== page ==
New Year and Old Year
New Year and Old Year
 
 
The new year starts at midnight on January 1.
The new year starts at midnight on January 1.
 
 
Celebrations for the new year
Celebrations for the new year
 
 
Fireworks are set off at midnight.
Fireworks are set off at midnight.
 
 
A float at the Rose Bowl Parade in California
A float at the Rose Bowl Parade in California
 
 
Taking the plunge in icy water on January 1
Taking the plunge in icy water on January 1
 
New Year's Day
Topic(s):   Holidays & Celebrations
Quick Facts
Name: New Year's Day
Celebrated on: January 1 in many places
Started: at least 4,000 years ago

People have been celebrating the new year for thousands of years. They just did not agree on when that was. Some said the year started in spring. Others put it at mid-winter. Then calendars were invented. The Julian calendar started in 46 BC. It put New Year’s Day on January 1st. That honored the Roman god, Janus. He was the god of beginnings.

In the 1500’s, Europe changed to the Gregorian calendar. (That is the one still widely used today.) It kept New Year’s Day on January 1st. But January 1st came a few days earlier.

Many cultures still use different calendars. For example, some religions use the Julian calendar. Their New Year’s Day is on January 14th. The Chinese calendar is based on the moon. Its New Year may start any time from January 20 to February 20.

When the new year is near, people think about the old year. They promise to make changes for the new year. These are called resolutions. An old man symbolizes the old year. The new year is a baby.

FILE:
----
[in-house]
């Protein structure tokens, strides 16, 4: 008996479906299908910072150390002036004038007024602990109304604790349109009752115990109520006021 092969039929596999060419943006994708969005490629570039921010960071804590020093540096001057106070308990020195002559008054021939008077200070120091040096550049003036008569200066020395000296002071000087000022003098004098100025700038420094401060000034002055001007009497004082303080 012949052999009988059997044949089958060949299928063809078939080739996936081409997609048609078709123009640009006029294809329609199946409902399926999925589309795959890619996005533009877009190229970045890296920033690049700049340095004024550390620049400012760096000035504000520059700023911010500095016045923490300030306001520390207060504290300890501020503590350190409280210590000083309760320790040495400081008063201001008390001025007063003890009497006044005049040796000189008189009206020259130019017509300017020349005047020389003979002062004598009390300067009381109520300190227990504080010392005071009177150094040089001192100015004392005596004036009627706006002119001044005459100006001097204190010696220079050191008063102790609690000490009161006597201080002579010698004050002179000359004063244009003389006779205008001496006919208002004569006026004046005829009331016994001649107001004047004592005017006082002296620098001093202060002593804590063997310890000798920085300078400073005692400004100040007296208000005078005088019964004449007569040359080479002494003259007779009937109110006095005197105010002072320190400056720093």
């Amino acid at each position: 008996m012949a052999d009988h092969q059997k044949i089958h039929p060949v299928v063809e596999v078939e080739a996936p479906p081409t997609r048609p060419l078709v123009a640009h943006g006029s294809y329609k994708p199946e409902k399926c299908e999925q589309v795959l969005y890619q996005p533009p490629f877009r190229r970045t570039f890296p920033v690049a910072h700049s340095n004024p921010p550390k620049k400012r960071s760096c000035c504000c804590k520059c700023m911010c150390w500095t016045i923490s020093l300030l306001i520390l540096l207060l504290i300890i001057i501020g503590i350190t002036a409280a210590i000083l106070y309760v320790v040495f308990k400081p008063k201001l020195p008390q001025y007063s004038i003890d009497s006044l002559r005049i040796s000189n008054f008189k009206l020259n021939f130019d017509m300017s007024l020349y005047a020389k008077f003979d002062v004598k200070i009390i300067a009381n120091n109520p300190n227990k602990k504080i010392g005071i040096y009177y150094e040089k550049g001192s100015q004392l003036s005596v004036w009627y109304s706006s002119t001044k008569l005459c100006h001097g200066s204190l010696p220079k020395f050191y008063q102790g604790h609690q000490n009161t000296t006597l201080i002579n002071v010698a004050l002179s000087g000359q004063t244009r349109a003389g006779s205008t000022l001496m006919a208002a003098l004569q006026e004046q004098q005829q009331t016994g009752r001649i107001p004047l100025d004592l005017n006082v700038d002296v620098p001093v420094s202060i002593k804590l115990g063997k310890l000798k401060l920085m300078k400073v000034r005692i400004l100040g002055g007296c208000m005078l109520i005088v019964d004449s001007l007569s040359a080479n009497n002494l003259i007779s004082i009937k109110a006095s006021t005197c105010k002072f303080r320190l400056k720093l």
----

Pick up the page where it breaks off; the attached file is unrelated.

In the United States, celebrations start on New Year’s Eve. (That is the night before.) People go to parties. They shoot off fireworks. They count down the seconds to midnight. At midnight, friends sing Auld Lang Syne.

On New Year’s Day, people watch parades and football games. The Polar Bear Club swims in cold lake waters to raise money for charity. Stores have big sales.

Resource information

Brunner, B. (n.d.). A history of the new year. Retrieved July 17, 2013, from http://www.infoplease.com/spot/newyearhistory.html

Encyclopedia Britannica. (n.d.). New Year festival. Retrieved July 17, 2013, from http://www.britannica.com/EBchecked/topic/412273/New-Year-festival

New Year's Day. (n.d.). Retrieved July 17, 2013, from http://wilstar.com/holidays/newyear.htm

New Year's. (n.d.). Retrieved July 17, 2013, from http://www.history.com/topics/new-years

Orthodox New Year. (n.d.). Retrieved July 17, 2013, from http://www.timeanddate.com/holidays/common/orthodox-new-year

Wiggs, A. (2009, December 30). The history of Baby New Year. Retrieved from http://voices.yahoo.com/the-history-baby-year-5178201.html?cat=74

Citation information

APA Style:        New Year's Day. (2014, February). Retrieved from Facts4Me at http://www.facts4me.com

MLA Style:       "New Year's Day." Facts4Me. Feb. 2014. http://www.facts4me.com.

Back To Previous          Back To Top

Copyright © 2006 - 2018, Facts4Me. All rights reserved.